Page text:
To understand this condition it is important to first understand what information and knowledge are. Information describes how things are different from each other. For example, information is how we establish that the color orange is redder than the color blue. Knowledge characterizes how things are alike. For instance knowledge establishes that orange, red and blue are colors. Our tendency to use the terms interchangeably is based on the fact that things are connected by that which separates them (e.g., the spectrum that distinguishes colors also connects them). As a result, whether something represents information or knowledge is based on how deeply we interpret it. Since we can only experience contrast, information comes from interpreting our experiences. Knowledge generally comes from interpreting information. Understanding is the conversion of information into knowledge.

These days an increasing number of people are obsessed with information. These individuals typically focus on how things are different from them and each other. For instance, in politics when someone offers information that “proves” a sweeping generalization such as, “all liberals are evil” or “all conservatives are stupid” I hear the sniffles of a knowledge allergy. Where such a person does not self identify as evil in the former case or stupid in the latter, this information primarily serves to differentiate and marginalize the subject. It is the inclination of people to deny the knowledge that connects them to the groups they seek to marginalize (e.g., that there are good liberals and intelligent conservatives) that is symptomatic of their knowledge allergies. Chronic sufferers of this condition tend to exhibit symptoms in all areas of discourse, not just the political arena.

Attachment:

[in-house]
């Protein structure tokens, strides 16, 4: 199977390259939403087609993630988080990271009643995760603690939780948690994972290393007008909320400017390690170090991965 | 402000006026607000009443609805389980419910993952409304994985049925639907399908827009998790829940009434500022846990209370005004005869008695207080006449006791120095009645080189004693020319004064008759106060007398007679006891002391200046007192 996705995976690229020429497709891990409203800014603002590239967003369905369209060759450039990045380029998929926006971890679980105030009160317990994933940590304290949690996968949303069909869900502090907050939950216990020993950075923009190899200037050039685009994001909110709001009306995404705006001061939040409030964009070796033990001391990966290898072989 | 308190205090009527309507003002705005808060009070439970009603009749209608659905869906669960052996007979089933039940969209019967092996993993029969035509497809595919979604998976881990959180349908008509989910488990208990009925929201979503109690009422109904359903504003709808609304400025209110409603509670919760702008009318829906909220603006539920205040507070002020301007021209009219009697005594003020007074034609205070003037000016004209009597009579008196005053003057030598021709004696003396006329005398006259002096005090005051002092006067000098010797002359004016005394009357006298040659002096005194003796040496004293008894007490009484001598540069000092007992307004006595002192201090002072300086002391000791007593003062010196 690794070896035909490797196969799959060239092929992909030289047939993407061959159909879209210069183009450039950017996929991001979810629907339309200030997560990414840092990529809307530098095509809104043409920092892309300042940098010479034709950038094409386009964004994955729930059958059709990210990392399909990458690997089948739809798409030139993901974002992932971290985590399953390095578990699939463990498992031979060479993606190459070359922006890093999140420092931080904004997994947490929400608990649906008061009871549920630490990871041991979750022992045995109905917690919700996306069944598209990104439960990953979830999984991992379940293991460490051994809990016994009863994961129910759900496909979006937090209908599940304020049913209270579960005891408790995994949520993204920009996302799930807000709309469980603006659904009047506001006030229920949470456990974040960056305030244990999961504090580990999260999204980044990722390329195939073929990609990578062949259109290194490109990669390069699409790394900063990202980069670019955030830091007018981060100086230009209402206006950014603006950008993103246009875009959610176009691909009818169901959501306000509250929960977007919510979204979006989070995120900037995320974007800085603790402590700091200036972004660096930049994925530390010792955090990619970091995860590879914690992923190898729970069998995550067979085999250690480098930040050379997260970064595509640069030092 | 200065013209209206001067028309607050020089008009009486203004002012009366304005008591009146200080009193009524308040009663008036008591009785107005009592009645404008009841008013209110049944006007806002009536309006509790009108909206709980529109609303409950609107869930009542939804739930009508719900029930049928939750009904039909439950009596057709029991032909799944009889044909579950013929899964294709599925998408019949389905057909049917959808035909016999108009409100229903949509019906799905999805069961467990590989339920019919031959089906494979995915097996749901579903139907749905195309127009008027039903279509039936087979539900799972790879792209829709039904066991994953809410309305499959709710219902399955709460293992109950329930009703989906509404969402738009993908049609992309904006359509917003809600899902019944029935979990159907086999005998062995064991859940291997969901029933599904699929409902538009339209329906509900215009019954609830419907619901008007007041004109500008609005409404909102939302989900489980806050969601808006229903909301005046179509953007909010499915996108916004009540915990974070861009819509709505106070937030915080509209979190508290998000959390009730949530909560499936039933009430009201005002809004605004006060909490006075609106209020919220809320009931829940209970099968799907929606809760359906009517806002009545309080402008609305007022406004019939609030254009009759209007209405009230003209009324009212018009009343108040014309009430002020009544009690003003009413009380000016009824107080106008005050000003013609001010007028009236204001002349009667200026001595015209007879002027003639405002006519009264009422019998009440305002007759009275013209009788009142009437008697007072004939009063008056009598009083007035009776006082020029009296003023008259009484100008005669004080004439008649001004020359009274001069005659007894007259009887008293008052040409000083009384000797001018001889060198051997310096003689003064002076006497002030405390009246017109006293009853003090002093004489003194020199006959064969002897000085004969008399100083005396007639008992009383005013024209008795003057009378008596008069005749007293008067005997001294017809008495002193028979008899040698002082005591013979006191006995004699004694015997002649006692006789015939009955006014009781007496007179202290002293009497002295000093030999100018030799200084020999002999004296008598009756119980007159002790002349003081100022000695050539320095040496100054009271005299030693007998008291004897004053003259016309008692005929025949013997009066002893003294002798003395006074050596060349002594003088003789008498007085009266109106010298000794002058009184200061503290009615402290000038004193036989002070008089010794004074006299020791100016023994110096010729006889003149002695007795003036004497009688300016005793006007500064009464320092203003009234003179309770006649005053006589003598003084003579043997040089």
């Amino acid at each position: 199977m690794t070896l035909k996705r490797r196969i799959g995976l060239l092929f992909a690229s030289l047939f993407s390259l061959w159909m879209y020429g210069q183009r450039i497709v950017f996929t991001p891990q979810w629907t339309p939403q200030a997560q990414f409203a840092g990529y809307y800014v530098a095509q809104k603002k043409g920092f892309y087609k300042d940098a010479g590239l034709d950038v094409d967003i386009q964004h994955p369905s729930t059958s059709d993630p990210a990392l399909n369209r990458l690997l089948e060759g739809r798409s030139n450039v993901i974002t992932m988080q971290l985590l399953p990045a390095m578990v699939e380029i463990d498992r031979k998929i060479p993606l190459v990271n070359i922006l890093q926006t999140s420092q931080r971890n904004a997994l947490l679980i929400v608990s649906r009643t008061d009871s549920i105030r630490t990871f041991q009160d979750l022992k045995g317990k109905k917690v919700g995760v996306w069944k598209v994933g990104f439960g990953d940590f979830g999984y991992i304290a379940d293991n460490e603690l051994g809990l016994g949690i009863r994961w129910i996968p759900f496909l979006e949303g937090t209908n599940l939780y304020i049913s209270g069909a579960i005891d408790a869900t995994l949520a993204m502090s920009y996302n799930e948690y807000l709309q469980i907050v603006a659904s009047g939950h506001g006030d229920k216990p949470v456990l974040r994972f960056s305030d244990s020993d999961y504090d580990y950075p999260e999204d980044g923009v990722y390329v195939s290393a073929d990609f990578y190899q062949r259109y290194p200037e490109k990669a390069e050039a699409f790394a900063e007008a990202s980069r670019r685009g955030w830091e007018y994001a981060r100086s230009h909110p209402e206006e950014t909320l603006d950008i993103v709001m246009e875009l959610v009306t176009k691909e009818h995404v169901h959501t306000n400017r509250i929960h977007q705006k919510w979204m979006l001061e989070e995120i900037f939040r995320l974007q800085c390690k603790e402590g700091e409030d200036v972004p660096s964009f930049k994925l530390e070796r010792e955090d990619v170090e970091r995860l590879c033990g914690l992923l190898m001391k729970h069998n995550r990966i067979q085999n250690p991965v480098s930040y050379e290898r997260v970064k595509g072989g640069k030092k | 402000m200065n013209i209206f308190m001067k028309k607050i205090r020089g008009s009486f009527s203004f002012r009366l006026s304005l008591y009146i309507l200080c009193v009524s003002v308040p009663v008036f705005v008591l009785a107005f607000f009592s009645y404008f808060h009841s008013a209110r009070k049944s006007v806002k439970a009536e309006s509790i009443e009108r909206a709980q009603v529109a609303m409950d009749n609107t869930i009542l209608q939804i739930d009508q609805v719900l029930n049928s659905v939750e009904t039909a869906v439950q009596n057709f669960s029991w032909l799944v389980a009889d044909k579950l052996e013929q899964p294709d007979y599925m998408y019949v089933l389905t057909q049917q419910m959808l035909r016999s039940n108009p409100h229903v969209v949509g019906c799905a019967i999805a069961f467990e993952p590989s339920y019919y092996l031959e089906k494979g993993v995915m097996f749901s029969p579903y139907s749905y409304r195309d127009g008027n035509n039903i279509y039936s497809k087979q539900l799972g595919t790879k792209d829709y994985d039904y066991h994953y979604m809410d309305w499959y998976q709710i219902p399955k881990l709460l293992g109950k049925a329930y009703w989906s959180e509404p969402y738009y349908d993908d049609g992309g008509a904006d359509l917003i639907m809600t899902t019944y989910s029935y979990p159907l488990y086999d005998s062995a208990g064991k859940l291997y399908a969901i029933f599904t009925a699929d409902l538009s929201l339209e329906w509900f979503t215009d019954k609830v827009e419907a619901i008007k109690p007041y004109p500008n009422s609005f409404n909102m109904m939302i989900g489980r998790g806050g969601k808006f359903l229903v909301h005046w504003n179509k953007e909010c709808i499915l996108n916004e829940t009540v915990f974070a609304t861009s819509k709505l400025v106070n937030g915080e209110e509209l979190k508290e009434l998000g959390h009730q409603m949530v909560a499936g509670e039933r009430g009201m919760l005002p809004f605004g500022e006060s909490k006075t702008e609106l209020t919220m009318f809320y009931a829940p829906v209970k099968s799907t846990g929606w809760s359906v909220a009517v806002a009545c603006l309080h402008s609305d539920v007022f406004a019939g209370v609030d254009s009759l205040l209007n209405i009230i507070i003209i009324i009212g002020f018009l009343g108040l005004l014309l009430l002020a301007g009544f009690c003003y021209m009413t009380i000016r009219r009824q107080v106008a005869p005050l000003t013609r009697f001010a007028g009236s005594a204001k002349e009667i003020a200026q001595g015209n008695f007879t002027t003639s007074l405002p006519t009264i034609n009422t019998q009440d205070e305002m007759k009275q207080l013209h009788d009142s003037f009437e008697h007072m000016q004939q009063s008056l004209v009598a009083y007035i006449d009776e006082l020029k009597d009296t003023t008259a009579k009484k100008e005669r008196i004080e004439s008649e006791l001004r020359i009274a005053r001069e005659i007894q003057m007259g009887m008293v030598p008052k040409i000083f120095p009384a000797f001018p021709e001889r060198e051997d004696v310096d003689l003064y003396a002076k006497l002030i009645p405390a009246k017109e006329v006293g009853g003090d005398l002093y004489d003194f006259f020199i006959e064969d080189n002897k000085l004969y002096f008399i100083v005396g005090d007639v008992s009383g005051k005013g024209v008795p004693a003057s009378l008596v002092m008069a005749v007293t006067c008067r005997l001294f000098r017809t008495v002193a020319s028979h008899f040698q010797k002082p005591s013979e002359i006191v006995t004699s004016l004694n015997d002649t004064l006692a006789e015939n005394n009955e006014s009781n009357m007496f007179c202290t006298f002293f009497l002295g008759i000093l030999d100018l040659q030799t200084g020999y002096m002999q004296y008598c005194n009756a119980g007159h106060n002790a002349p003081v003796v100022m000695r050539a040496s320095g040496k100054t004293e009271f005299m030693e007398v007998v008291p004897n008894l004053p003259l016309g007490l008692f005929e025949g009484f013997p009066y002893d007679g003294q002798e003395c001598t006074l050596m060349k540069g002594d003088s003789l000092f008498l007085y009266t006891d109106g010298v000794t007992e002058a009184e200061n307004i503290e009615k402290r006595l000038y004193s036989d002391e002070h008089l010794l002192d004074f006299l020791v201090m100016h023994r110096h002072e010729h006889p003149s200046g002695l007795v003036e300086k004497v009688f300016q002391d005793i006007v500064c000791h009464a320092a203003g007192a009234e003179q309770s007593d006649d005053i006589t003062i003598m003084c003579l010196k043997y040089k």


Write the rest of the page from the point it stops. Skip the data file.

In the Internet Age knowledge allergic information addicts are typically out scouring the Web to amass stashes of information that supports their beliefs while studiously avoiding knowledge that contradicts them. Unlike victims of the class-based or divinely mandated knowledge prohibitions, today’s knowledge allergic information addicts are in a position to appreciate the utility of information but often lack the capacity to fully process everything that interests them. The sheer volume of information that is literally at their fingertips these days overwhelms their capacity to understand it all.

As they accumulate unprocessed information, some people develop a tendency to regard the differences between things as more important than their similarities. This inclination can be exacerbated by the fact that our uniqueness is only meaningful in the context of our informational orientation. As such where we value our uniqueness, we tend to embrace information that casts it in a positive light. But there is a threshold of infatuation with our uniqueness beyond which we interpret knowledge of our similarities to others as a threat to our self-esteem (“I have NOTHING in common with those evil liberals / stupid conservatives”). When zealously informed people cannot remain rational when confronted with such knowledge their addiction to information has triggered a knowledge allergy.

Wednesday, April 21, 2010